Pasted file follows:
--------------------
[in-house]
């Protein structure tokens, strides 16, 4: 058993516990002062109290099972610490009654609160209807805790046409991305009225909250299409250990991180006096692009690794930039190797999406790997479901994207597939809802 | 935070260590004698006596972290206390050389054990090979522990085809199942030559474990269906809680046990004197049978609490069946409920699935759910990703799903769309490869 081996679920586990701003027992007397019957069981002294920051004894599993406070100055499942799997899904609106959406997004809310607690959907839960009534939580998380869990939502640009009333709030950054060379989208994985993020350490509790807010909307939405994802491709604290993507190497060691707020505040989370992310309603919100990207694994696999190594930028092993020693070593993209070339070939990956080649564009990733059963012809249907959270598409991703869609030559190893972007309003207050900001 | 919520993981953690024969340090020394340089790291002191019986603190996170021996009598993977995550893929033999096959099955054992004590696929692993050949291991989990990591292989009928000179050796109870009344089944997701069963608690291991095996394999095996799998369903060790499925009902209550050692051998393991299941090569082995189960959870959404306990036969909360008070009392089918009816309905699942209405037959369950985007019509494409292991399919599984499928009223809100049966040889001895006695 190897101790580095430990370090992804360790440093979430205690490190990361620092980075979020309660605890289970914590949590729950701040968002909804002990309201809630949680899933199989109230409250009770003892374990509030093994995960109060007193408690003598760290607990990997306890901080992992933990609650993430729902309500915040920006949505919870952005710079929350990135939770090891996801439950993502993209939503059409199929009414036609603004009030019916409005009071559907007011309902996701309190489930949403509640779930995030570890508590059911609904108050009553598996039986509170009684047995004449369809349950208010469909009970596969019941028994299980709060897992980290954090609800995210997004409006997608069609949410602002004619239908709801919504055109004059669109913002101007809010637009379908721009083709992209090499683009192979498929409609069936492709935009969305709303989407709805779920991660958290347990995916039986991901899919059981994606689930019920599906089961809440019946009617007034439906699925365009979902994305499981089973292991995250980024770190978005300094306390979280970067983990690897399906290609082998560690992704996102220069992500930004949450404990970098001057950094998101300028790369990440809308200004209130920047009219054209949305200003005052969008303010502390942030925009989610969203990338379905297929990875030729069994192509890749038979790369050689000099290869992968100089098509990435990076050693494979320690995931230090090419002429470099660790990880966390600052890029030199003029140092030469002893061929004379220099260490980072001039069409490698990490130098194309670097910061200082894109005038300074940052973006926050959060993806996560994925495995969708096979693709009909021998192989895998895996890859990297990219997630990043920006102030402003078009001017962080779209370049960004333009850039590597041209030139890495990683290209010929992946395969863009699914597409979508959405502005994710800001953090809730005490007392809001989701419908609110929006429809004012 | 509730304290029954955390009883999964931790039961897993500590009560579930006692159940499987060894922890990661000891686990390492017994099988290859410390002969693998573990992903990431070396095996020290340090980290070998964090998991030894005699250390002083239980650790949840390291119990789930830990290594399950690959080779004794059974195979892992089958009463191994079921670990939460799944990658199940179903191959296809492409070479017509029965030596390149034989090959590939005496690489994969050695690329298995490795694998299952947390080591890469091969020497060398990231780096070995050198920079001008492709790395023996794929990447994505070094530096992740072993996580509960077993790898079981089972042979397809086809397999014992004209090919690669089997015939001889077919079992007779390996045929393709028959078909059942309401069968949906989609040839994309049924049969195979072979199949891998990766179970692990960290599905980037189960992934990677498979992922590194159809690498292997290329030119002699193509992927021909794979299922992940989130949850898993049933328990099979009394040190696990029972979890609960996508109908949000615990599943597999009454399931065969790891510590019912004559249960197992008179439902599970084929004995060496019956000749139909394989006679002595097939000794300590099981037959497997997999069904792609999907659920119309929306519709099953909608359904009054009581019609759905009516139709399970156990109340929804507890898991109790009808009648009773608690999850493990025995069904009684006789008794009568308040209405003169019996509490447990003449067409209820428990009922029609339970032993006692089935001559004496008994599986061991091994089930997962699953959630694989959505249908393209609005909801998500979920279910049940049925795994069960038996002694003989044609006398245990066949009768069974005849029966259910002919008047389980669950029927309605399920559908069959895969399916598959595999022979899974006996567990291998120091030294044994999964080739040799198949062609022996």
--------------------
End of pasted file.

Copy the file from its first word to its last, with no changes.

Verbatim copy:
[in-house]
């Protein structure tokens, strides 16, 4: 058993516990002062109290099972610490009654609160209807805790046409991305009225909250299409250990991180006096692009690794930039190797999406790997479901994207597939809802 | 935070260590004698006596972290206390050389054990090979522990085809199942030559474990269906809680046990004197049978609490069946409920699935759910990703799903769309490869 081996679920586990701003027992007397019957069981002294920051004894599993406070100055499942799997899904609106959406997004809310607690959907839960009534939580998380869990939502640009009333709030950054060379989208994985993020350490509790807010909307939405994802491709604290993507190497060691707020505040989370992310309603919100990207694994696999190594930028092993020693070593993209070339070939990956080649564009990733059963012809249907959270598409991703869609030559190893972007309003207050900001 | 919520993981953690024969340090020394340089790291002191019986603190996170021996009598993977995550893929033999096959099955054992004590696929692993050949291991989990990591292989009928000179050796109870009344089944997701069963608690291991095996394999095996799998369903060790499925009902209550050692051998393991299941090569082995189960959870959404306990036969909360008070009392089918009816309905699942209405037959369950985007019509494409292991399919599984499928009223809100049966040889001895006695 190897101790580095430990370090992804360790440093979430205690490190990361620092980075979020309660605890289970914590949590729950701040968002909804002990309201809630949680899933199989109230409250009770003892374990509030093994995960109060007193408690003598760290607990990997306890901080992992933990609650993430729902309500915040920006949505919870952005710079929350990135939770090891996801439950993502993209939503059409199929009414036609603004009030019916409005009071559907007011309902996701309190489930949403509640779930995030570890508590059911609904108050009553598996039986509170009684047995004449369809349950208010469909009970596969019941028994299980709060897992980290954090609800995210997004409006997608069609949410602002004619239908709801919504055109004059669109913002101007809010637009379908721009083709992209090499683009192979498929409609069936492709935009969305709303989407709805779920991660958290347990995916039986991901899919059981994606689930019920599906089961809440019946009617007034439906699925365009979902994305499981089973292991995250980024770190978005300094306390979280970067983990690897399906290609082998560690992704996102220069992500930004949450404990970098001057950094998101300028790369990440809308200004209130920047009219054209949305200003005052969008303010502390942030925009989610969203990338379905297929990875030729069994192509890749038979790369050689000099290869992968100089098509990435990076050693494979320690995931230090090419002429470099660790990880966390600052890029030199003029140092030469002893061929004379220099260490980072001039069409490698990490130098194309670097910061200082894109005038300074940052973006926050959060993806996560994925495995969708096979693709009909021998192989895998895996890859990297990219997630990043920006102030402003078009001017962080779209370049960004333009850039590597041209030139890495990683290209010929992946395969863009699914597409979508959405502005994710800001953090809730005490007392809001989701419908609110929006429809004012 | 509730304290029954955390009883999964931790039961897993500590009560579930006692159940499987060894922890990661000891686990390492017994099988290859410390002969693998573990992903990431070396095996020290340090980290070998964090998991030894005699250390002083239980650790949840390291119990789930830990290594399950690959080779004794059974195979892992089958009463191994079921670990939460799944990658199940179903191959296809492409070479017509029965030596390149034989090959590939005496690489994969050695690329298995490795694998299952947390080591890469091969020497060398990231780096070995050198920079001008492709790395023996794929990447994505070094530096992740072993996580509960077993790898079981089972042979397809086809397999014992004209090919690669089997015939001889077919079992007779390996045929393709028959078909059942309401069968949906989609040839994309049924049969195979072979199949891998990766179970692990960290599905980037189960992934990677498979992922590194159809690498292997290329030119002699193509992927021909794979299922992940989130949850898993049933328990099979009394040190696990029972979890609960996508109908949000615990599943597999009454399931065969790891510590019912004559249960197992008179439902599970084929004995060496019956000749139909394989006679002595097939000794300590099981037959497997997999069904792609999907659920119309929306519709099953909608359904009054009581019609759905009516139709399970156990109340929804507890898991109790009808009648009773608690999850493990025995069904009684006789008794009568308040209405003169019996509490447990003449067409209820428990009922029609339970032993006692089935001559004496008994599986061991091994089930997962699953959630694989959505249908393209609005909801998500979920279910049940049925795994069960038996002694003989044609006398245990066949009768069974005849029966259910002919008047389980669950029927309605399920559908069959895969399916598959595999022979899974006996567990291998120091030294044994999964080739040799198949062609022996």